Credit risk assessment is largely a job for credit score algorithms, mass market models and systems that are relatively new in terms of the modern credit industry’s lifespan.
Before computers and data science were fully adopted by the credit sector, lending decisions were made by credit managers employed by banks or department stores, who then collected information about each individual borrower.
“Part of the job of the credit manager was to try to make inferences about the person’s personality, whether they seem to be organized and mature and responsible,” said Josh Lauer, a professor of media studies at the University of New Hampshire and the author of the book “Creditworthy.”
In other words, borrowers who were judged to be disorganized, immature and irresponsible were usually turned away. A credit manager could reject an applicant if they suspected they were an alcoholic, or for more blatantly discriminatory reasons related to someone’s race, sex or, for women borrowers, their marital status.
Borrowers had to to prove their creditworthiness under these conditions, which is why educational films like the 1960s short, “The Wise Use of Credit,” came to exist.
Transition to algorithmic credit scoring
A surge in demand for credit during the second half of the 20th century helped motivate lenders to adopt credit scoring algorithms. For one thing, algorithms were more efficient.
“It just took too long to have each of these credit applications vetted by an individual in real time,” said Lauer.
Credit bureaus started to computerize their massive consumer records in the 1960s and 70s. But computers had limited memory back then. Bureaus kept data like how many credit cards someone had, while more nuanced variables, like how responsible a borrower seemed, were dropped from credit records.
Regulation in the form of the Equal Credit Opportunity Act of 1974 made it illegal to deny credit based on factors like race, sex, marital status or religion.
In some ways, it was only a matter of time before lenders would move toward a data-science approach to credit scoring and lending.
“It replaced a lot of the human underwriting with an algorithm that allowed them to make decisions consistently and to also monitor how much better their decisions were,” said Sally Taylor, vice president of FICO Scores.
Introduction and adoption of “universal” credit scores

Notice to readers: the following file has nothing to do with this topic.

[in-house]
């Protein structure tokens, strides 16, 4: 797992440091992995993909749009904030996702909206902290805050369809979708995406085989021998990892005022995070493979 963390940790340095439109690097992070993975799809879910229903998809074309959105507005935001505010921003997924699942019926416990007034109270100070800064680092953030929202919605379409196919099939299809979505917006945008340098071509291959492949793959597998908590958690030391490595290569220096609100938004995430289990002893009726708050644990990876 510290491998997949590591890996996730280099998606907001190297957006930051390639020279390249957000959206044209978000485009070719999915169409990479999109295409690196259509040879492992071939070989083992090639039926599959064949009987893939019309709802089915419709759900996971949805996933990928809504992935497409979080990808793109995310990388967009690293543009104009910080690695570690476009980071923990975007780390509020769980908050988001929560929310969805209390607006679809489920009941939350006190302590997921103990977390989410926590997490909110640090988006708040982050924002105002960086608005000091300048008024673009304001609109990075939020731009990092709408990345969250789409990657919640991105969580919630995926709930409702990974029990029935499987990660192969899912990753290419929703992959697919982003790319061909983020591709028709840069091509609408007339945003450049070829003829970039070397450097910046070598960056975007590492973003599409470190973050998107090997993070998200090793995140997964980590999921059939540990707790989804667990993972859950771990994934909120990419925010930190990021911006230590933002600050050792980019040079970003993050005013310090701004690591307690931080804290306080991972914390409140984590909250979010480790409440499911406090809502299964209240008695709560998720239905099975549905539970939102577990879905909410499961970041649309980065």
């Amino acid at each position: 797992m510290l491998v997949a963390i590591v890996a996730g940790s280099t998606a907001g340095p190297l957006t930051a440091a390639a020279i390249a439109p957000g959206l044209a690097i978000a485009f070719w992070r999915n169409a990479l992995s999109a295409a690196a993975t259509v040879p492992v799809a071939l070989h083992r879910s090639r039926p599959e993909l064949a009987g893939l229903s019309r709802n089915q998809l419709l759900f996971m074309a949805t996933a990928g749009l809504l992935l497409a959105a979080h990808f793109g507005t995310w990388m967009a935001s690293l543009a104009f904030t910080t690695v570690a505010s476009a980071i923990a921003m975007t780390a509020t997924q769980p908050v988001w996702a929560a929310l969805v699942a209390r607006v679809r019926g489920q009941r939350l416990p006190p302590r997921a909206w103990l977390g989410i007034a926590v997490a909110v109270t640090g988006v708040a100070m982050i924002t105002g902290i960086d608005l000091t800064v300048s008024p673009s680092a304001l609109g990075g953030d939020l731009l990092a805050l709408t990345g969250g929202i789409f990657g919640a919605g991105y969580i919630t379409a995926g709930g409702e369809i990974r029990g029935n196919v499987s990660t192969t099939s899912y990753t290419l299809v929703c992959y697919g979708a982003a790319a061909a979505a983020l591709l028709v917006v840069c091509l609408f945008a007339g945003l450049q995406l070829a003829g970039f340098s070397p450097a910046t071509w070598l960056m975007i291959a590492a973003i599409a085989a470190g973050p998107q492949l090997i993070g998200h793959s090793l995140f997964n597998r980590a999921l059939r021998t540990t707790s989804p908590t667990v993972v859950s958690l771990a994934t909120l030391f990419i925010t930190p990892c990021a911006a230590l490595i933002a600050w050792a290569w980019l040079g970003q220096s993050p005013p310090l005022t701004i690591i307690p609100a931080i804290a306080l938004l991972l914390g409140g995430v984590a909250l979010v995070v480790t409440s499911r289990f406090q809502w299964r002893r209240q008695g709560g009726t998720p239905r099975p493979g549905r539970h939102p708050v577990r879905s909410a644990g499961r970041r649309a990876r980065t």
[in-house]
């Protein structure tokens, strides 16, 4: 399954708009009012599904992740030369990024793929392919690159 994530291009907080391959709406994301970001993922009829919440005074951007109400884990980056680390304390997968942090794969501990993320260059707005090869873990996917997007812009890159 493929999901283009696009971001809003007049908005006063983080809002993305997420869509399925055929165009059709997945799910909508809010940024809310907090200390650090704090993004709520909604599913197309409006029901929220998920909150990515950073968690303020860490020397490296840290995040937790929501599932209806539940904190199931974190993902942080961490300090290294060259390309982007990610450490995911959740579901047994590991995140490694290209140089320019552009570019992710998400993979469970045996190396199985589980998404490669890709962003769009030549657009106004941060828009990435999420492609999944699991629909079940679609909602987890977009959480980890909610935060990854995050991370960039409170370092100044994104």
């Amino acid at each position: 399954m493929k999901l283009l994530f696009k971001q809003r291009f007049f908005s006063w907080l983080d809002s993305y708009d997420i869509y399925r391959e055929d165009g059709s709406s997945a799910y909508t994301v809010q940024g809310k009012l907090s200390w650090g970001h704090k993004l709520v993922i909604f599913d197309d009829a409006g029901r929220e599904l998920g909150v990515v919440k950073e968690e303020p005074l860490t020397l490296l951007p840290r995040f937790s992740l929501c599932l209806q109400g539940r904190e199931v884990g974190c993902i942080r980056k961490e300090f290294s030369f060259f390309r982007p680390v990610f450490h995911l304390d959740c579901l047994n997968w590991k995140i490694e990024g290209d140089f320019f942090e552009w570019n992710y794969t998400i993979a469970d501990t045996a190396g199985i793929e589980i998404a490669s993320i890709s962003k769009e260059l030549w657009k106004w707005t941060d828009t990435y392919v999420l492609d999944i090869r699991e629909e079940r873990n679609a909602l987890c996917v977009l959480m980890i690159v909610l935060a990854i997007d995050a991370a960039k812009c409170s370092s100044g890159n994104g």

Credit-scoring algorithms existed as early as the 1950s. FICO, since its founding in 1956 by William Fair and Earl Isaac, designed credit score models for lenders.
But these algorithms were specifically designed for individual businesses and their unique customer base. You couldn’t apply a bank’s credit scoring model to a department store because they served statistically distinct customers.
In 1989, FICO released its first “universal” credit score that lenders could just buy and use instead of commissioning a custom-designed score for customers. But it took time to convince lenders to adopt it.
“I did a lot of mortgage broker, mortgage originator, you know, lunches, at that time, explaining the concepts of scoring,” said Taylor, who was then a FICO product manager.
The watershed moment for FICO and the mass market approach to credit scores came in 1995, when mortgage giants Fannie Mae and Freddie Mac decided that every mortgage application would need a borrower’s FICO score. That effectively cemented the credit score as one of the basic metrics of credit risk today.
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The history of credit scoring in the U.S. is also related to the history of consumer surveillance, according to Josh Lauer. He says that credit scoring algorithms and computerized databases were built on credit bureaus’ vast consumer data infrastructure, dating back to the late 19th century.
The 1970 Fair Credit Reporting Act is another important piece of regulation in the history of credit score algorithms, which requires that credit reporting agencies make sure their data is fair, private and accurate.
What comes after credit score algorithms? FICO has been exploring the potential use of machine learning. VantageScore has already applied some level of machine learning in its latest 4.0 scoring model. Is artificial intelligence next?
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